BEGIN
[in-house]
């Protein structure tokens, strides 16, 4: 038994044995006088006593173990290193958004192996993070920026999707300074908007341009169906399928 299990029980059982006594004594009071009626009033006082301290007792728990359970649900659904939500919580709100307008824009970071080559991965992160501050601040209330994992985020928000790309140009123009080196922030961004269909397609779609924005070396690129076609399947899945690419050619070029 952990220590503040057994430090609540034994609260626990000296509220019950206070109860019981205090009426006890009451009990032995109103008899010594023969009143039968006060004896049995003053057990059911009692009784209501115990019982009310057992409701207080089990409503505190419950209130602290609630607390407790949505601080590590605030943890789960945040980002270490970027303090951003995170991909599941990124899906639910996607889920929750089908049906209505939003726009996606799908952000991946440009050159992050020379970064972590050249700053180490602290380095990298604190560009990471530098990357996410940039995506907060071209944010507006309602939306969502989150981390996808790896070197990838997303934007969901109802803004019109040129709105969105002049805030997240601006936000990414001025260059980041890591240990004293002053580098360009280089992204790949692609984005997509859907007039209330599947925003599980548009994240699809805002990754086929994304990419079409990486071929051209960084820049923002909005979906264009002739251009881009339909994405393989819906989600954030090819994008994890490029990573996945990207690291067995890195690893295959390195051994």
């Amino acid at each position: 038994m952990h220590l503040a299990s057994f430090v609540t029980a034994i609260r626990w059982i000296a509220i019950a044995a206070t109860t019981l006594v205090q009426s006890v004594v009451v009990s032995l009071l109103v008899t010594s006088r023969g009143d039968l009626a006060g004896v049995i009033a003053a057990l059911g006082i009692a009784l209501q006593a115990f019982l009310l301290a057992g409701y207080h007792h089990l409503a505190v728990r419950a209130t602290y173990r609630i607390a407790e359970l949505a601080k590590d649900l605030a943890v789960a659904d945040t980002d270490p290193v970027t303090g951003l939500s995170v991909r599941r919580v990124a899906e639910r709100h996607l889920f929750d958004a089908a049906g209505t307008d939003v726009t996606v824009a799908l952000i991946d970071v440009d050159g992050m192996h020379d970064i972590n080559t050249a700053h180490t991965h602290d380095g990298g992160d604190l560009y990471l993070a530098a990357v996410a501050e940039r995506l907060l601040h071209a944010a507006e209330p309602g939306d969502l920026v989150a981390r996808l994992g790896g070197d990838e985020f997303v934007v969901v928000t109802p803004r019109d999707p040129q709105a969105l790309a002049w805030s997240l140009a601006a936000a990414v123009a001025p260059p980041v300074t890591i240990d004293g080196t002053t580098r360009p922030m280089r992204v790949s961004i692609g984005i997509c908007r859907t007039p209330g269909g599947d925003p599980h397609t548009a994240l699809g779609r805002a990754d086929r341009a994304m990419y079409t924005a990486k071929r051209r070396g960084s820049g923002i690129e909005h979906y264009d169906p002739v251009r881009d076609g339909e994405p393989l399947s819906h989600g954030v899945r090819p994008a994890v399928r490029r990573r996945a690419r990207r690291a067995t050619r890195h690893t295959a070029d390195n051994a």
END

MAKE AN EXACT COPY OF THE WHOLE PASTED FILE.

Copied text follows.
[in-house]
């Protein structure tokens, strides 16, 4: 038994044995006088006593173990290193958004192996993070920026999707300074908007341009169906399928 299990029980059982006594004594009071009626009033006082301290007792728990359970649900659904939500919580709100307008824009970071080559991965992160501050601040209330994992985020928000790309140009123009080196922030961004269909397609779609924005070396690129076609399947899945690419050619070029 952990220590503040057994430090609540034994609260626990000296509220019950206070109860019981205090009426006890009451009990032995109103008899010594023969009143039968006060004896049995003053057990059911009692009784209501115990019982009310057992409701207080089990409503505190419950209130602290609630607390407790949505601080590590605030943890789960945040980002270490970027303090951003995170991909599941990124899906639910996607889920929750089908049906209505939003726009996606799908952000991946440009050159992050020379970064972590050249700053180490602290380095990298604190560009990471530098990357996410940039995506907060071209944010507006309602939306969502989150981390996808790896070197990838997303934007969901109802803004019109040129709105969105002049805030997240601006936000990414001025260059980041890591240990004293002053580098360009280089992204790949692609984005997509859907007039209330599947925003599980548009994240699809805002990754086929994304990419079409990486071929051209960084820049923002909005979906264009002739251009881009339909994405393989819906989600954030090819994008994890490029990573996945990207690291067995890195690893295959390195051994």
């Amino acid at each position: 038994m952990h220590l503040a299990s057994f430090v609540t029980a034994i609260r626990w059982i000296a509220i019950a044995a206070t109860t019981l006594v205090q009426s006890v004594v009451v009990s032995l009071l109103v008899t010594s006088r023969g009143d039968l009626a006060g004896v049995i009033a003053a057990l059911g006082i009692a009784l209501q006593a115990f019982l009310l301290a057992g409701y207080h007792h089990l409503a505190v728990r419950a209130t602290y173990r609630i607390a407790e359970l949505a601080k590590d649900l605030a943890v789960a659904d945040t980002d270490p290193v970027t303090g951003l939500s995170v991909r599941r919580v990124a899906e639910r709100h996607l889920f929750d958004a089908a049906g209505t307008d939003v726009t996606v824009a799908l952000i991946d970071v440009d050159g992050m192996h020379d970064i972590n080559t050249a700053h180490t991965h602290d380095g990298g992160d604190l560009y990471l993070a530098a990357v996410a501050e940039r995506l907060l601040h071209a944010a507006e209330p309602g939306d969502l920026v989150a981390r996808l994992g790896g070197d990838e985020f997303v934007v969901v928000t109802p803004r019109d999707p040129q709105a969105l790309a002049w805030s997240l140009a601006a936000a990414v123009a001025p260059p980041v300074t890591i240990d004293g080196t002053t580098r360009p922030m280089r992204v790949s961004i692609g984005i997509c908007r859907t007039p209330g269909g599947d925003p599980h397609t548009a994240l699809g779609r805002a990754d086929r341009a994304m990419y079409t924005a990486k071929r051209r070396g960084s820049g923002i690129e909005h979906y264009d169906p002739v251009r881009d076609g339909e994405p393989l399947s819906h989600g954030v899945r090819p994008a994890v399928r490029r990573r996945a690419r990207r690291a067995t050619r890195h690893t295959a070029d390195n051994a």